World Diabetes Day
What is World Diabetes Day?
World Diabetes Day is every year on 14th of November, first created in 1991 by the International Diabetes Foundation and the World Health Organisation. Diabetes is a chronic disease where the pancreas doesn’t produce enough insulin if any at all. It also leads to serious health conditions and, in many ways, can be preventable. That’s why we take this day to spread awareness and education.
History of World Diabetes Day
Diabetes is considered to have been around 1550 BC. The successful extraction and injection of insulin into humans was discovered in 1922. So, comparatively, our understanding of diabetes is quite new compared to its long, arduous march through history.
The difference between Type 2 and Type 1 started around 1850, where medical professionals at the time believed that they knew enough of the difference between the two to warrant two categories.
More people than ever are at risk of Type 2 diabetes. If nothing changes, more than five million people will have diabetes in the UK by 2025. Around 90% of people with diabetes have Type 2 diabetes. Around 8% of people with diabetes have Type 1 diabetes. About 2% of people with diabetes have rarer type of diabetes. This alarming rise in such a preventable disease is one of the reasons the WHO and IDF wanted to create World Diabetes Day – to help spread awareness of how to prevent contracting the illness.
Having to manage blood sugar levels on a daily basis is a time-consuming and costly endeavor, as the economic cost of diabetes globally is around £556 billion ($727 billion) and in the US alone it costs almost a third of that, at $245 billion.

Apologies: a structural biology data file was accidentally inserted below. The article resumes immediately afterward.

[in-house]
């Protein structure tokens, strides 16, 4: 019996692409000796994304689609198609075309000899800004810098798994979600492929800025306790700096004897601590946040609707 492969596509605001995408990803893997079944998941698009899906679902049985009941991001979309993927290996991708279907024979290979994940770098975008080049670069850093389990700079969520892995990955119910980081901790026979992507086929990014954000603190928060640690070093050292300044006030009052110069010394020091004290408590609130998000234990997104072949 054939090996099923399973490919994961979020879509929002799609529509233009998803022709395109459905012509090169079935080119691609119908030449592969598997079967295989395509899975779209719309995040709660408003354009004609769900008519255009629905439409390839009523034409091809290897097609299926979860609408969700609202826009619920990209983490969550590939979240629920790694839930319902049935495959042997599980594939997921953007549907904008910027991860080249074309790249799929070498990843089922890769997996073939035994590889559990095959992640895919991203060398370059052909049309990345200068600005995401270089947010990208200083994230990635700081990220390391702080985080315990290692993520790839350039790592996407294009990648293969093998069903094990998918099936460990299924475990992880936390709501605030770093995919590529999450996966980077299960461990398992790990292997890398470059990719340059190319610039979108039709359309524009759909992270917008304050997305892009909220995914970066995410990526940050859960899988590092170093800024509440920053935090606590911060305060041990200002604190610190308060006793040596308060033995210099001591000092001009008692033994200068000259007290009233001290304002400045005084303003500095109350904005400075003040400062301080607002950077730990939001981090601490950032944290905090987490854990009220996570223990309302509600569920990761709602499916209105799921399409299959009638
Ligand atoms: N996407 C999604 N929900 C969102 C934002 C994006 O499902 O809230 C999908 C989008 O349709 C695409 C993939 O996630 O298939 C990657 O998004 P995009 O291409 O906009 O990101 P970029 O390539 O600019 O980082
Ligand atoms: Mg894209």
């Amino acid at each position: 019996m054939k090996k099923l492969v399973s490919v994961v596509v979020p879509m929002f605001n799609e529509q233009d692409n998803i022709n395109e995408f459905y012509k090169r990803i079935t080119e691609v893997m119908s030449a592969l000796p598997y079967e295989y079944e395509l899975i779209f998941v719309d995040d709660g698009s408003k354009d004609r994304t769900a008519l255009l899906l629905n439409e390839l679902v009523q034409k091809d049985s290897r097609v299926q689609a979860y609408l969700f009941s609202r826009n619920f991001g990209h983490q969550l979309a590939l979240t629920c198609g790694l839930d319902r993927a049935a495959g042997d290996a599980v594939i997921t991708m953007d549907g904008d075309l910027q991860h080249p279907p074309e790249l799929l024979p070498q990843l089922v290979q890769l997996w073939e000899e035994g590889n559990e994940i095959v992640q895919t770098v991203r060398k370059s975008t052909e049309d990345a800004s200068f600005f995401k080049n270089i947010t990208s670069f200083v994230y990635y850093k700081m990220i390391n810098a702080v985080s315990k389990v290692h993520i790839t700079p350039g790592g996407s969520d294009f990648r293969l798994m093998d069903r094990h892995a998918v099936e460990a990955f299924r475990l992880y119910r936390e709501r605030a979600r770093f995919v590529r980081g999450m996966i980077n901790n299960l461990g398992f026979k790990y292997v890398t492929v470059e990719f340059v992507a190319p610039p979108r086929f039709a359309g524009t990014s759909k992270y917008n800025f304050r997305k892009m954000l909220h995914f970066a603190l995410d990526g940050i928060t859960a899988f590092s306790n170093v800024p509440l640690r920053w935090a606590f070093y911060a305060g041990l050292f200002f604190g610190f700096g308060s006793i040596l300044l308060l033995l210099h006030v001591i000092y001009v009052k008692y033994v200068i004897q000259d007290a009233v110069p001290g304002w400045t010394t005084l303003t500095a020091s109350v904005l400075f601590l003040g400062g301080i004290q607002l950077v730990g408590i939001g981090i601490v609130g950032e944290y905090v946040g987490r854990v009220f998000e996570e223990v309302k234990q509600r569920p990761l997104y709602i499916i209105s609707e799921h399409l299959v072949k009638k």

The costliness and its prevention create even more reason for us to spread awareness of the disease, and also celebrate the birth of the man who helped bring insulin into the modern world as an effective treatment against it.
Why World Diabetes Day is important
Over a 25 year span (from 1988 to 2013) diabetes diagnoses increased roughly 380%. And these diagnoses are dangerous—by the year 2030 the World Health Organisation predicts diabetes will be the seventh leading cause of death in the world. This condition demands attention—and that’s why having a whole day dedicated to it is crucial.
World Diabetes Day serves as a reminder to live our lives more healthfully. Type 2 diabetes can be limited through a healthy diet, regular physical activity and maintaining a normal weight. Tobacco use exacerbates type II diabetes as well, and is best avoided.
It’s a reminder to be educated about diabetes
Type 2 diabetes has grown to epidemic proportions, but Type 1 diabetes, formerly known as juvenile diabetes, is just as serious a health threat. World Diabetes Day serves as a reminder to know the symptoms of diabetes, get tested, and get treatment. Extracts taken from https://nationaltoday.com/world-diabetes-day